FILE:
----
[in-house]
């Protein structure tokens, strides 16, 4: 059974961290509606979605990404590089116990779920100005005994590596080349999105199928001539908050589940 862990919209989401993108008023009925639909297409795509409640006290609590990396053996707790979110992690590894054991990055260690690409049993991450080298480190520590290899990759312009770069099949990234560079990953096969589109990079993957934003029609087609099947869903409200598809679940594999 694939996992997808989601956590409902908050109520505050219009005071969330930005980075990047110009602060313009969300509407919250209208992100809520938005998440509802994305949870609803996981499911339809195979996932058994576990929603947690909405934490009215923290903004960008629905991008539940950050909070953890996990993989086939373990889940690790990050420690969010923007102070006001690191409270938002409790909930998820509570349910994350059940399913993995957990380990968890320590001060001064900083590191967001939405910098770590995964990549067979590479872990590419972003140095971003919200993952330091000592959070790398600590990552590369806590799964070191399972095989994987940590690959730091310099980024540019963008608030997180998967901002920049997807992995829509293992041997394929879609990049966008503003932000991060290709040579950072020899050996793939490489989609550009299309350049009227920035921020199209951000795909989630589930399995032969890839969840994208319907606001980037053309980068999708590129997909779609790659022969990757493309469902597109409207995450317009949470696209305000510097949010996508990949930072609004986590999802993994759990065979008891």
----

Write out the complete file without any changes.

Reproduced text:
[in-house]
């Protein structure tokens, strides 16, 4: 059974961290509606979605990404590089116990779920100005005994590596080349999105199928001539908050589940 862990919209989401993108008023009925639909297409795509409640006290609590990396053996707790979110992690590894054991990055260690690409049993991450080298480190520590290899990759312009770069099949990234560079990953096969589109990079993957934003029609087609099947869903409200598809679940594999 694939996992997808989601956590409902908050109520505050219009005071969330930005980075990047110009602060313009969300509407919250209208992100809520938005998440509802994305949870609803996981499911339809195979996932058994576990929603947690909405934490009215923290903004960008629905991008539940950050909070953890996990993989086939373990889940690790990050420690969010923007102070006001690191409270938002409790909930998820509570349910994350059940399913993995957990380990968890320590001060001064900083590191967001939405910098770590995964990549067979590479872990590419972003140095971003919200993952330091000592959070790398600590990552590369806590799964070191399972095989994987940590690959730091310099980024540019963008608030997180998967901002920049997807992995829509293992041997394929879609990049966008503003932000991060290709040579950072020899050996793939490489989609550009299309350049009227920035921020199209951000795909989630589930399995032969890839969840994208319907606001980037053309980068999708590129997909779609790659022969990757493309469902597109409207995450317009949470696209305000510097949010996508990949930072609004986590999802993994759990065979008891």